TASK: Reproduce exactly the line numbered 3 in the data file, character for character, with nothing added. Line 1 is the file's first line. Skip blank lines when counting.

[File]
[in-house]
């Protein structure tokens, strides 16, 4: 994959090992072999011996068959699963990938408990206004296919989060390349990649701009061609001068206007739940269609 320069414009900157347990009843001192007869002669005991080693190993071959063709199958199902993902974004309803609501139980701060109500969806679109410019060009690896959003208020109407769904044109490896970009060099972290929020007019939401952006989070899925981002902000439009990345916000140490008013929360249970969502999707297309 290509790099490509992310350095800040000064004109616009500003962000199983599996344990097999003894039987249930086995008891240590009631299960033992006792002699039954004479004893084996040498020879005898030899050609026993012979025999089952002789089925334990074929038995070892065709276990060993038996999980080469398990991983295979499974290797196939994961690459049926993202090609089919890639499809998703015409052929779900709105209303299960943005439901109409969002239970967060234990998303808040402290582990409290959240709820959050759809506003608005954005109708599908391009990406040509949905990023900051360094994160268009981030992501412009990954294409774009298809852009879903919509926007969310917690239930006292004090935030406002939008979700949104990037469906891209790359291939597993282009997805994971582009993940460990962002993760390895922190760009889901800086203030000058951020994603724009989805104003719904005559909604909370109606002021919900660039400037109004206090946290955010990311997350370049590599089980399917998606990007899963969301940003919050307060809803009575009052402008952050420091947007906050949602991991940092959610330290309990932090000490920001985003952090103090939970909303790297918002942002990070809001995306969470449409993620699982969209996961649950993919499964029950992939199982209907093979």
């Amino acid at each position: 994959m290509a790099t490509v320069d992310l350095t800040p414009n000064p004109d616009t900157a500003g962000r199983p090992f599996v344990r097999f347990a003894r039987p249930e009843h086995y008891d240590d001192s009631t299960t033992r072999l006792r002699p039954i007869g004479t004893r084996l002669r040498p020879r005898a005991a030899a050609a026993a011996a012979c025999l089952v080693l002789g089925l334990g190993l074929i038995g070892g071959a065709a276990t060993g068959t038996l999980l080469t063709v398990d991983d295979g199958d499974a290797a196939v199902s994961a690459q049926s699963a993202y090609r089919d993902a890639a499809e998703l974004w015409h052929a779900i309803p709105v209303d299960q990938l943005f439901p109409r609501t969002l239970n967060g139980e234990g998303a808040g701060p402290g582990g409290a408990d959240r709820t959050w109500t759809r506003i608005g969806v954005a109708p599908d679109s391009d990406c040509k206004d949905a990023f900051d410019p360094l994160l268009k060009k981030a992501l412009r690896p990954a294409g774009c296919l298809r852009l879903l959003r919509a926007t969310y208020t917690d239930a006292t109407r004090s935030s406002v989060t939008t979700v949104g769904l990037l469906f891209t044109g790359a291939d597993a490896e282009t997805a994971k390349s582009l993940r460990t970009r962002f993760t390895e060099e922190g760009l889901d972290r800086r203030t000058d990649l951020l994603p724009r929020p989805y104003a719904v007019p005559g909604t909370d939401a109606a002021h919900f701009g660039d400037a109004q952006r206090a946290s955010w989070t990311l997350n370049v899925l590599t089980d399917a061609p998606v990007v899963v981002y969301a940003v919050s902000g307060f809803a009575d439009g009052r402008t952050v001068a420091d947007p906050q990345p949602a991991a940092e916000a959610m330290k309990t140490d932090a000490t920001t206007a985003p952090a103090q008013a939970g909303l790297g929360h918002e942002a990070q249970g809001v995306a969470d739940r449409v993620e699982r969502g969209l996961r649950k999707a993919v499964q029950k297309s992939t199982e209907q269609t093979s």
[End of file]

């Amino acid at each position: 994959m290509a790099t490509v320069d992310l350095t800040p414009n000064p004109d616009t900157a500003g962000r199983p090992f599996v344990r097999f347990a003894r039987p249930e009843h086995y008891d240590d001192s009631t299960t033992r072999l006792r002699p039954i007869g004479t004893r084996l002669r040498p020879r005898a005991a030899a050609a026993a011996a012979c025999l089952v080693l002789g089925l334990g190993l074929i038995g070892g071959a065709a276990t060993g068959t038996l999980l080469t063709v398990d991983d295979g199958d499974a290797a196939v199902s994961a690459q049926s699963a993202y090609r089919d993902a890639a499809e998703l974004w015409h052929a779900i309803p709105v209303d299960q990938l943005f439901p109409r609501t969002l239970n967060g139980e234990g998303a808040g701060p402290g582990g409290a408990d959240r709820t959050w109500t759809r506003i608005g969806v954005a109708p599908d679109s391009d990406c040509k206004d949905a990023f900051d410019p360094l994160l268009k060009k981030a992501l412009r690896p990954a294409g774009c296919l298809r852009l879903l959003r919509a926007t969310y208020t917690d239930a006292t109407r004090s935030s406002v989060t939008t979700v949104g769904l990037l469906f891209t044109g790359a291939d597993a490896e282009t997805a994971k390349s582009l993940r460990t970009r962002f993760t390895e060099e922190g760009l889901d972290r800086r203030t000058d990649l951020l994603p724009r929020p989805y104003a719904v007019p005559g909604t909370d939401a109606a002021h919900f701009g660039d400037a109004q952006r206090a946290s955010w989070t990311l997350n370049v899925l590599t089980d399917a061609p998606v990007v899963v981002y969301a940003v919050s902000g307060f809803a009575d439009g009052r402008t952050v001068a420091d947007p906050q990345p949602a991991a940092e916000a959610m330290k309990t140490d932090a000490t920001t206007a985003p952090a103090q008013a939970g909303l790297g929360h918002e942002a990070q249970g809001v995306a969470d739940r449409v993620e699982r969502g969209l996961r649950k999707a993919v499964q029950k297309s992939t199982e209907q269609t093979s």